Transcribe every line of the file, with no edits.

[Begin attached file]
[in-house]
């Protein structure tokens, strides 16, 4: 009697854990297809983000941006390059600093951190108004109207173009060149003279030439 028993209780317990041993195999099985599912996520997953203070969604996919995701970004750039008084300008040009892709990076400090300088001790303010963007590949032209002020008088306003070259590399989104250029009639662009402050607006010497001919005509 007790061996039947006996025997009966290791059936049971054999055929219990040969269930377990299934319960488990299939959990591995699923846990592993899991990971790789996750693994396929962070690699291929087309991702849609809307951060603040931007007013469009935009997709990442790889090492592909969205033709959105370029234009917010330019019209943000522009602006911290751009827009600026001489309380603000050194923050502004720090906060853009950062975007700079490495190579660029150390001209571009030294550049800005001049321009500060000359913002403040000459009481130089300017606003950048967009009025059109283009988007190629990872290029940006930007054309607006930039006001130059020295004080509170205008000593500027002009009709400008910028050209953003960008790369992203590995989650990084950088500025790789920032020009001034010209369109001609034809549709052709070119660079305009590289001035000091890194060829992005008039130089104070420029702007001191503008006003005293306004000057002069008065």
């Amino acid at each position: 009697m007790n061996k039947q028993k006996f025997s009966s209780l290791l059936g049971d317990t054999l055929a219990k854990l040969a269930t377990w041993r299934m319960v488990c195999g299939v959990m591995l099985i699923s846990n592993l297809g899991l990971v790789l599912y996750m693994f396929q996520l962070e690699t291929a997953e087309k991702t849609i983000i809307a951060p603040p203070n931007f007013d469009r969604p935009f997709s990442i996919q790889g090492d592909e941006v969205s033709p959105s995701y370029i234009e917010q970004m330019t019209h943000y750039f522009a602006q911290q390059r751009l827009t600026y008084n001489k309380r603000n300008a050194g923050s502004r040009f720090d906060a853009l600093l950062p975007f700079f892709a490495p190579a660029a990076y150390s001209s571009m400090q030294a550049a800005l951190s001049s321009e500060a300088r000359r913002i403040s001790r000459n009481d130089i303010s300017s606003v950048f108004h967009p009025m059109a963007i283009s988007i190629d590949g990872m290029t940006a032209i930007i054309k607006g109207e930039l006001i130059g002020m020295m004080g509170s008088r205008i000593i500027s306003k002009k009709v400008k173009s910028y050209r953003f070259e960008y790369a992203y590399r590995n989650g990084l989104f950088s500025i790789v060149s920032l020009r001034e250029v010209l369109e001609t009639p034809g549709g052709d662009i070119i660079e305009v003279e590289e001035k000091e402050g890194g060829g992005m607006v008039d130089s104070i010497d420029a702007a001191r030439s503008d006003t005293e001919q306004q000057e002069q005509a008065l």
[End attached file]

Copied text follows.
[in-house]
């Protein structure tokens, strides 16, 4: 009697854990297809983000941006390059600093951190108004109207173009060149003279030439 028993209780317990041993195999099985599912996520997953203070969604996919995701970004750039008084300008040009892709990076400090300088001790303010963007590949032209002020008088306003070259590399989104250029009639662009402050607006010497001919005509 007790061996039947006996025997009966290791059936049971054999055929219990040969269930377990299934319960488990299939959990591995699923846990592993899991990971790789996750693994396929962070690699291929087309991702849609809307951060603040931007007013469009935009997709990442790889090492592909969205033709959105370029234009917010330019019209943000522009602006911290751009827009600026001489309380603000050194923050502004720090906060853009950062975007700079490495190579660029150390001209571009030294550049800005001049321009500060000359913002403040000459009481130089300017606003950048967009009025059109283009988007190629990872290029940006930007054309607006930039006001130059020295004080509170205008000593500027002009009709400008910028050209953003960008790369992203590995989650990084950088500025790789920032020009001034010209369109001609034809549709052709070119660079305009590289001035000091890194060829992005008039130089104070420029702007001191503008006003005293306004000057002069008065």
């Amino acid at each position: 009697m007790n061996k039947q028993k006996f025997s009966s209780l290791l059936g049971d317990t054999l055929a219990k854990l040969a269930t377990w041993r299934m319960v488990c195999g299939v959990m591995l099985i699923s846990n592993l297809g899991l990971v790789l599912y996750m693994f396929q996520l962070e690699t291929a997953e087309k991702t849609i983000i809307a951060p603040p203070n931007f007013d469009r969604p935009f997709s990442i996919q790889g090492d592909e941006v969205s033709p959105s995701y370029i234009e917010q970004m330019t019209h943000y750039f522009a602006q911290q390059r751009l827009t600026y008084n001489k309380r603000n300008a050194g923050s502004r040009f720090d906060a853009l600093l950062p975007f700079f892709a490495p190579a660029a990076y150390s001209s571009m400090q030294a550049a800005l951190s001049s321009e500060a300088r000359r913002i403040s001790r000459n009481d130089i303010s300017s606003v950048f108004h967009p009025m059109a963007i283009s988007i190629d590949g990872m290029t940006a032209i930007i054309k607006g109207e930039l006001i130059g002020m020295m004080g509170s008088r205008i000593i500027s306003k002009k009709v400008k173009s910028y050209r953003f070259e960008y790369a992203y590399r590995n989650g990084l989104f950088s500025i790789v060149s920032l020009r001034e250029v010209l369109e001609t009639p034809g549709g052709d662009i070119i660079e305009v003279e590289e001035k000091e402050g890194g060829g992005m607006v008039d130089s104070i010497d420029a702007a001191r030439s503008d006003t005293e001919q306004q000057e002069q005509a008065l």